If you're Senate Majority Leader, you know that the only way you're going to get the public option through is reconciliation or by hoping that your own caucus will refuse to filibuster a reform bill. You also know that if you dump the public option, you're probably going to be able to get those conservative Democrats plus maybe a Republican or two.
As long as the progressives don't bail (and you can be sure that they won't, based on past practice), you know you've got 60 votes and can pass a reform bill. You know that the House Speaker and the White House know this, and you know they are willing to compromise, so your decision is easy. You drop the public option. It's the easiest way to get to yes.
If you're the Speaker or the Chief of Staff, you're just happy to see the Senate pass something, because you know you can bring your progressives along. Sure, dropping the public option means dumping a good idea that is popular and important to the party base. But your only goal is to get a health care bill passed as efficiently as possible. And you know you can steamroll the progressives, so that's what you do. After all, it's always been the way to go.
So you sacrifice the progressives, and you don't think twice about it. It's nothing personal. You might not even think it's the best policy. But it's just the way it works, and you've got to get something done. So do you it, knowing that it will work. And whether or not you like it, you know that as long as progressives let themselves get steamrolled, that's always the way it will work.
Lawrence O'Donnell explained this very dynamic the other night on Countdown with Keith Olbermann. It was a sobering few minutes of television, well worth watching:
Excerpt (full transcript at DKTV):OLBERMANN: We also keep hearing that the White House has been frustrated that the public option has gotten far too much attention in its opinion in this entire debate. How did they misread this? It seems that the public option is the hinge on which forcing insurance prices down exists or does not exist.
O’DONNELL: Well, what they misread, Keith, was how much uproar this would cause on the left. And they were using the old playbook, the 1994 playbook.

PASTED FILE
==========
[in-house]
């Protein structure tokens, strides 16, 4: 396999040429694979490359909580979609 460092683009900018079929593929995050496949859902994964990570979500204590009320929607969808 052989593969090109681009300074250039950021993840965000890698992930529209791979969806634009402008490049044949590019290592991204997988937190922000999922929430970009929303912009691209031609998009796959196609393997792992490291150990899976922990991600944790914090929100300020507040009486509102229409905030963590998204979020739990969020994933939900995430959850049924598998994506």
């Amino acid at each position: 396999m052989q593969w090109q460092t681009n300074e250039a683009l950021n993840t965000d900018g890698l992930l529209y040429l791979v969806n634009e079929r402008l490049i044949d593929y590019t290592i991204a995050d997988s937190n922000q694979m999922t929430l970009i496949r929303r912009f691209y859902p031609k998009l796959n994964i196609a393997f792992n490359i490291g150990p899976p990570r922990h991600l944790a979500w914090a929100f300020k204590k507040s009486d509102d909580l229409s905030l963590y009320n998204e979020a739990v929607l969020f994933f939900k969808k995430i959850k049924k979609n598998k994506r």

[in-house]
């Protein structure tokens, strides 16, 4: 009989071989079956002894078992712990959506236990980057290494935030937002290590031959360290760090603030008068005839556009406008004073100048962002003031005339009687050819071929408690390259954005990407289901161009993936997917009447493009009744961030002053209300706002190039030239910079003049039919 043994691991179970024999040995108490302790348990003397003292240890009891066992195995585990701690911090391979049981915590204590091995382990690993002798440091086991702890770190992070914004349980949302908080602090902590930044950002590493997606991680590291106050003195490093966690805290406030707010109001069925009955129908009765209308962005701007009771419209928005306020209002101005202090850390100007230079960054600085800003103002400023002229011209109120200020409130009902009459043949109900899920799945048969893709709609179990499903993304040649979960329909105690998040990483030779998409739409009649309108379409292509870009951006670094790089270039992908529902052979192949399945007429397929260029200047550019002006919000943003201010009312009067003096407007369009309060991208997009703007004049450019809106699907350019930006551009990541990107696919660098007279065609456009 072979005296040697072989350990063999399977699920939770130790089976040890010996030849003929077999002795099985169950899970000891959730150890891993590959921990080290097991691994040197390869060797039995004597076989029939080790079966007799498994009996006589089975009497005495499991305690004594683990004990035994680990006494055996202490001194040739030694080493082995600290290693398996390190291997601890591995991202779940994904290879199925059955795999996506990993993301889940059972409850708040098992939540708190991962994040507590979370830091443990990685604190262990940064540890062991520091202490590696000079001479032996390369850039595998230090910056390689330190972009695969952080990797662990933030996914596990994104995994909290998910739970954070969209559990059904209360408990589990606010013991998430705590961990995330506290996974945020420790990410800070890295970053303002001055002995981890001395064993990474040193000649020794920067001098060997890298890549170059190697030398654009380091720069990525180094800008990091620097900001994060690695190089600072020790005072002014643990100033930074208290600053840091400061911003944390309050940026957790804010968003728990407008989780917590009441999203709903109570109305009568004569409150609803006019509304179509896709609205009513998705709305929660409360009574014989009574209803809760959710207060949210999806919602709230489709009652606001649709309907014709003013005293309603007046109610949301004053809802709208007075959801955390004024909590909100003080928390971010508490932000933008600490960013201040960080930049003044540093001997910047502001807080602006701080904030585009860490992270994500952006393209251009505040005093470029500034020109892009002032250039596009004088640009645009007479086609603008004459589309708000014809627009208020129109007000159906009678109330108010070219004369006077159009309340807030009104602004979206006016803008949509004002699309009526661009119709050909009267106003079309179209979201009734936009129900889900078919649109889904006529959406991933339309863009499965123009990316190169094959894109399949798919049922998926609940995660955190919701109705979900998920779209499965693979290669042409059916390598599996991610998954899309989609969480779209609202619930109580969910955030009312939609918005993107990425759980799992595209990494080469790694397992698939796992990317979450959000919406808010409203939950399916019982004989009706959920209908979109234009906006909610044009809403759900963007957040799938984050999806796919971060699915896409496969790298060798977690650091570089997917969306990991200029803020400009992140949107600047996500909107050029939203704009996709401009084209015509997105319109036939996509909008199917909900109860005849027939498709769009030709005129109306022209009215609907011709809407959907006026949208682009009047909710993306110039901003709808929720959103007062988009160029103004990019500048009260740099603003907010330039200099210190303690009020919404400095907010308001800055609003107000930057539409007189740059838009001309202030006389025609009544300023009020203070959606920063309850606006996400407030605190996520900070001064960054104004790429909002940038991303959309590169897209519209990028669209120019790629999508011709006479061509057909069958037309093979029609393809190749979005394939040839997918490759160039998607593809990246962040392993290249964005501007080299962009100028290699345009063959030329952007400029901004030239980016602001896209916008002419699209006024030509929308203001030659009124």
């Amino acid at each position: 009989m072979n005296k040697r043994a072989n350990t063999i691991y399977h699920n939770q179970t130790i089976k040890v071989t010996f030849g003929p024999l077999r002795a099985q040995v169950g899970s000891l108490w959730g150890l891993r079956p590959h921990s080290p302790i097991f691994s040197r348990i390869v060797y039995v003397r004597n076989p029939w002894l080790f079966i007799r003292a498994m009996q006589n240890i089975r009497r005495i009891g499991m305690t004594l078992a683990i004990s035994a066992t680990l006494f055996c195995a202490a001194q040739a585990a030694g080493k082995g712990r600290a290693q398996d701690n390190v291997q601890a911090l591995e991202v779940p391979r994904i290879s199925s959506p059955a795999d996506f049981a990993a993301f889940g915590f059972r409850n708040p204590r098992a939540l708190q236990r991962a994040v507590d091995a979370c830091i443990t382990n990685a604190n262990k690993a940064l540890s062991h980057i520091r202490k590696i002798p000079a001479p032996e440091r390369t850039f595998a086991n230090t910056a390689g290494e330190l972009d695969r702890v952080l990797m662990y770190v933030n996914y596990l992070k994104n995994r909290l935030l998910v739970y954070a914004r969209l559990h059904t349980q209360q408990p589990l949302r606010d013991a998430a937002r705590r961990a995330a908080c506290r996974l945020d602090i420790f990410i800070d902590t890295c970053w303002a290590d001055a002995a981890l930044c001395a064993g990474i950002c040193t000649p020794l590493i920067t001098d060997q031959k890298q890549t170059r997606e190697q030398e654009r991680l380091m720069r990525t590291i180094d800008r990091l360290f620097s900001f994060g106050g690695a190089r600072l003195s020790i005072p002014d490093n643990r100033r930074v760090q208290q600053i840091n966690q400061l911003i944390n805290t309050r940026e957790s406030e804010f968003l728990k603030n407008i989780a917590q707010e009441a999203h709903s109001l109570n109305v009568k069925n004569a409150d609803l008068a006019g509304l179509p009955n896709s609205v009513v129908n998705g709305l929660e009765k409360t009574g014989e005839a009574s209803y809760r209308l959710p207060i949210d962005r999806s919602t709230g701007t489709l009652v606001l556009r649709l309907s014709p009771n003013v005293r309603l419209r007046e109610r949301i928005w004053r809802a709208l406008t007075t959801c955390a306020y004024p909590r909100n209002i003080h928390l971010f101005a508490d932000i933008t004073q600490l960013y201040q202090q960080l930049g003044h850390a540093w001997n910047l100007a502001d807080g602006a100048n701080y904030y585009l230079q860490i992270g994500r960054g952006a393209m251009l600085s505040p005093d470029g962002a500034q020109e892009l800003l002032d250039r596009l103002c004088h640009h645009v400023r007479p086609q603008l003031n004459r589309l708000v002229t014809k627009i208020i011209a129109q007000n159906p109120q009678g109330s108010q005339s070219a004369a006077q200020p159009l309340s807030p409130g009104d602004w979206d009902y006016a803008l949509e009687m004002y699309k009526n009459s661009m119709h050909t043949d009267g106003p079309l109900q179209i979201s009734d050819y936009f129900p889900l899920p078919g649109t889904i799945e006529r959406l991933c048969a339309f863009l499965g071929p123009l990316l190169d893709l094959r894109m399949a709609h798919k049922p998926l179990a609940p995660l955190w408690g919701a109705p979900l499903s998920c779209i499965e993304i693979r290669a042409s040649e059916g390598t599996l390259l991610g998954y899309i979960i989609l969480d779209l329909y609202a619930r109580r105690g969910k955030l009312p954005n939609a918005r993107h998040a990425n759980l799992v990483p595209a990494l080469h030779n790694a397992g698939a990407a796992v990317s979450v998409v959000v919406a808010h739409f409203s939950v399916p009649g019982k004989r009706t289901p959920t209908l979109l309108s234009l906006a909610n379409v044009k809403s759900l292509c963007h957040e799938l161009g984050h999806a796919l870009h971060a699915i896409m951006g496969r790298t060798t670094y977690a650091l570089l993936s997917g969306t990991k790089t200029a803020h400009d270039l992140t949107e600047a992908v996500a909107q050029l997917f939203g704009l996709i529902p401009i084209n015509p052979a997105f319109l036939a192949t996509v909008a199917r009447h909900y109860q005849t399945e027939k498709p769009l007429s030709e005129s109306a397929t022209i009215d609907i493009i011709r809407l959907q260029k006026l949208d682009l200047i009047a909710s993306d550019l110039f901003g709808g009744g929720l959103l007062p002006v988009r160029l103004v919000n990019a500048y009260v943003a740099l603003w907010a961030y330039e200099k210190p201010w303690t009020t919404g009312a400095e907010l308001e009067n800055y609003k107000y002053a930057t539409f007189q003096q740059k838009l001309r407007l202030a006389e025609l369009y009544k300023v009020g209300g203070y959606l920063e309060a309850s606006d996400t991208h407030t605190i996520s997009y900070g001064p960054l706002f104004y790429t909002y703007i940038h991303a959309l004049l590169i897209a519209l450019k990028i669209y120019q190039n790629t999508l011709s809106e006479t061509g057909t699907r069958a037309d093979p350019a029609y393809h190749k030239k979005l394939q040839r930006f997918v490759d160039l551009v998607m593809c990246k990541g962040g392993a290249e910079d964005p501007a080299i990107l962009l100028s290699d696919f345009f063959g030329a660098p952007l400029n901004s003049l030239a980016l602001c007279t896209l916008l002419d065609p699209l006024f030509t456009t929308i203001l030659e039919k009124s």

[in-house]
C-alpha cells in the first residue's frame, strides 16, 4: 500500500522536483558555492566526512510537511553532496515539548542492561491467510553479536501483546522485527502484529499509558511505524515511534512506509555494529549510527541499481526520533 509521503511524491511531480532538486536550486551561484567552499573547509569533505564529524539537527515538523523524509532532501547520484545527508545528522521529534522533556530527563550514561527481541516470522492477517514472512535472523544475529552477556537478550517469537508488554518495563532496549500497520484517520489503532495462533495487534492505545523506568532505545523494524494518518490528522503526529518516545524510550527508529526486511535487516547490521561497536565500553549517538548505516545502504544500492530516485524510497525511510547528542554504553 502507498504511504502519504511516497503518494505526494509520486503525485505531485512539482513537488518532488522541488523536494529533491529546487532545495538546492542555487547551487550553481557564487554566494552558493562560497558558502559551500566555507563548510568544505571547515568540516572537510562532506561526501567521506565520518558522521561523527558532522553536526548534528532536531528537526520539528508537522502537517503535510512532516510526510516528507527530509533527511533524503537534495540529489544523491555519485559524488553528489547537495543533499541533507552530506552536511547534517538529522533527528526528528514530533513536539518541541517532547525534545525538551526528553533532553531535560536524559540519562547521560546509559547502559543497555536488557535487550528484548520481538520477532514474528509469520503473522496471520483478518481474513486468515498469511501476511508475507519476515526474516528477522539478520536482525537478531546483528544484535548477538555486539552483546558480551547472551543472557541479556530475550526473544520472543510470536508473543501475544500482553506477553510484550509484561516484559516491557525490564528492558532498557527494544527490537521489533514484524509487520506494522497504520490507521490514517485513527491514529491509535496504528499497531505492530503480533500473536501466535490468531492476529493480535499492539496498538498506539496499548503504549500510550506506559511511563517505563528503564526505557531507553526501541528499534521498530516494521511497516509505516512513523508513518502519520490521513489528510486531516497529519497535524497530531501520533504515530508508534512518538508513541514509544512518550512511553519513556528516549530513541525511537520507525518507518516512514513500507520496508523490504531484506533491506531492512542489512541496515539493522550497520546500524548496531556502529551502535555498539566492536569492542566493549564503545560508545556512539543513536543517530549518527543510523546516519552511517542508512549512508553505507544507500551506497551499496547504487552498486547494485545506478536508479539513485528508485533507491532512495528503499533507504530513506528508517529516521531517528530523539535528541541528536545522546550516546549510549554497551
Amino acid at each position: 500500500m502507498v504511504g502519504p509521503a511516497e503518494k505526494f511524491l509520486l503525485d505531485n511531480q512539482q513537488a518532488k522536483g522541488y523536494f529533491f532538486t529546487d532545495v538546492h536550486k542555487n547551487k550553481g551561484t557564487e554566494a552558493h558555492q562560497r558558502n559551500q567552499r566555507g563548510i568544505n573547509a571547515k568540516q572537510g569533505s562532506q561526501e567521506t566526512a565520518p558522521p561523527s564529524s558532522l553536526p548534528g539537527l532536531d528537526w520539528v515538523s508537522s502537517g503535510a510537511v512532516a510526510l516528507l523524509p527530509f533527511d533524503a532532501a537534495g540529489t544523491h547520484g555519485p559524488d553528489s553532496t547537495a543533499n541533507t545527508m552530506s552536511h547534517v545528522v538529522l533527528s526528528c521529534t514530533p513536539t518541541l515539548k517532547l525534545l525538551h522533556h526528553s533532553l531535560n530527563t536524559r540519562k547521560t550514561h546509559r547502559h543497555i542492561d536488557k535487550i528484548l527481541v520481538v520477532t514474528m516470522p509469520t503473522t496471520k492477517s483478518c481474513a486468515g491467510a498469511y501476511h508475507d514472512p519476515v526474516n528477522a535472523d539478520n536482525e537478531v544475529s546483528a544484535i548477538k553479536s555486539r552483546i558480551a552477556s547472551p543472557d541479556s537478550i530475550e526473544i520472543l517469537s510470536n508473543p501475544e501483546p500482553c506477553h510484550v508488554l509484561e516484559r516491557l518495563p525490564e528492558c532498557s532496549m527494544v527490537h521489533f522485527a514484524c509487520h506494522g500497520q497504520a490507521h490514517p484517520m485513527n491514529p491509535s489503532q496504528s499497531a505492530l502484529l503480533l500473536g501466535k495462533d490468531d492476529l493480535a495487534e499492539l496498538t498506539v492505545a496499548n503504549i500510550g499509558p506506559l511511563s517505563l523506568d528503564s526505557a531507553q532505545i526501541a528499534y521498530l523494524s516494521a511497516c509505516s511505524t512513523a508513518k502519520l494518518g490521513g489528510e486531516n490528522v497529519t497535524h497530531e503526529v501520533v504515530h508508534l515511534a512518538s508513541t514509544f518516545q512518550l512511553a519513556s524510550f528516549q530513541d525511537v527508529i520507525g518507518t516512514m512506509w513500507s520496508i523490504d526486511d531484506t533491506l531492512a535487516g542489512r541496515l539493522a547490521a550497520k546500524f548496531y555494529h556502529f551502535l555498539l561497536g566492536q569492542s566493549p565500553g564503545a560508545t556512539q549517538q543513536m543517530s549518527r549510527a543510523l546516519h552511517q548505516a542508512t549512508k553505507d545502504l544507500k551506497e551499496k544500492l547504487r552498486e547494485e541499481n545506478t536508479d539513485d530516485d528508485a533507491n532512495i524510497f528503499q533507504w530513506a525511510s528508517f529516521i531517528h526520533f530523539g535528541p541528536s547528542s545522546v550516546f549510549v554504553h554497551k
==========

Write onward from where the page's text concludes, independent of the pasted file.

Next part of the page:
And what you have to remember about 1994 is, there were no blogs in 1994, and for the 15 — for the 15-year-olds out there, I hate to tell you, but MSNBC did not exist in 1994. And so, when we were legislating this in 1994, we did not worry about risking the wrath of the left if we start — if we were trying to move the bill towards the middle, because we knew the left would have to be with us in a vote when we actually get to the Senate floor and the House floor.
That’s the normal formula that the Democrats don’t worry about the left. And that is the formula that they’re using this time.
I — Nancy Pelosi firmly believes that when the moment comes, she can gather her caucus together, tell them that she fought harder for the public option than Barack Obama did, than Harry Reid did, than any senator did. No one fought harder for it than Nancy Pelosi, and she is now telling her troops they’re going to have to go forward without it. That moment is going to come.
The only way in which I might part company with O'Donnell is that I don't think it's over until it's over. I still think we can win this fight, and if we do win the fight, we'll not only help pass into law a good, popular idea, but we'll also turn on its head the political calculus that, in the end, progressives -- and particularly, progressives in Congress -- will always cave.
Unless progressives in Congress actually demonstrate they have a spine on this issue, nobody will ever take them seriously -- nor should they. But if progressives in Congress do put up a fight, if they show the decades-old political calculus needs to be updated, then they will have won a major victory that goes beyond just the issue at hand.
The public option should be passed on its own merits. It's good policy, and it's got popular support. It's primary opposition is motivated by ideology or self-interest. It was proposed by President Obama during the campaign, and he won a majority of the vote. There's 60 Democrats in the Senate and an overwhelming majority in the house. On the face of it, passing the public option should be about the easiest no-brainer in politics.
But it's not. And that fact poses a real test for progressives -- and a real opportunity. Progressives can finally change the power dynamics in Congress by proving that they will hold their ground. Getting the public option would be one kind of victory, but proving that progressives area potent political force would be another.
And the potential for that victory is one of the most important reasons that the public option matters so much. We can't give up the fight.